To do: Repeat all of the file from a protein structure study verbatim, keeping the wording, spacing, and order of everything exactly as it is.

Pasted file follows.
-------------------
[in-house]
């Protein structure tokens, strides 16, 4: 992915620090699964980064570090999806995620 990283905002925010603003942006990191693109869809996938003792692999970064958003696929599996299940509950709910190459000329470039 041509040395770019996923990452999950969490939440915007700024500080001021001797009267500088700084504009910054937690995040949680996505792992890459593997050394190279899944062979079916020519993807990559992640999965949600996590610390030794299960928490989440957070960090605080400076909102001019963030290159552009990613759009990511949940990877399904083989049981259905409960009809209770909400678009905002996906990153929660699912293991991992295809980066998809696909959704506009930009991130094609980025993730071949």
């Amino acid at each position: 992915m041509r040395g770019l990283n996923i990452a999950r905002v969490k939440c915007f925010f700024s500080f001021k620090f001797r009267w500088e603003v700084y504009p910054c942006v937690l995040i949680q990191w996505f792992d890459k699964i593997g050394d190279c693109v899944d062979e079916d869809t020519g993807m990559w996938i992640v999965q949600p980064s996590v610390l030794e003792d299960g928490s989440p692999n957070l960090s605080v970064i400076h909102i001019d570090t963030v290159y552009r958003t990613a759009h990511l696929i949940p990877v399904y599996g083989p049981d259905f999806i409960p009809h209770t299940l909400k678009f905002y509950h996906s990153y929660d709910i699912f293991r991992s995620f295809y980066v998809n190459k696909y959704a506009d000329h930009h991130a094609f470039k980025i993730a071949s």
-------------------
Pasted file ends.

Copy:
[in-house]
């Protein structure tokens, strides 16, 4: 992915620090699964980064570090999806995620 990283905002925010603003942006990191693109869809996938003792692999970064958003696929599996299940509950709910190459000329470039 041509040395770019996923990452999950969490939440915007700024500080001021001797009267500088700084504009910054937690995040949680996505792992890459593997050394190279899944062979079916020519993807990559992640999965949600996590610390030794299960928490989440957070960090605080400076909102001019963030290159552009990613759009990511949940990877399904083989049981259905409960009809209770909400678009905002996906990153929660699912293991991992295809980066998809696909959704506009930009991130094609980025993730071949």
């Amino acid at each position: 992915m041509r040395g770019l990283n996923i990452a999950r905002v969490k939440c915007f925010f700024s500080f001021k620090f001797r009267w500088e603003v700084y504009p910054c942006v937690l995040i949680q990191w996505f792992d890459k699964i593997g050394d190279c693109v899944d062979e079916d869809t020519g993807m990559w996938i992640v999965q949600p980064s996590v610390l030794e003792d299960g928490s989440p692999n957070l960090s605080v970064i400076h909102i001019d570090t963030v290159y552009r958003t990613a759009h990511l696929i949940p990877v399904y599996g083989p049981d259905f999806i409960p009809h209770t299940l909400k678009f905002y509950h996906s990153y929660d709910i699912f293991r991992s995620f295809y980066v998809n190459k696909y959704a506009d000329h930009h991130a094609f470039k980025i993730a071949s």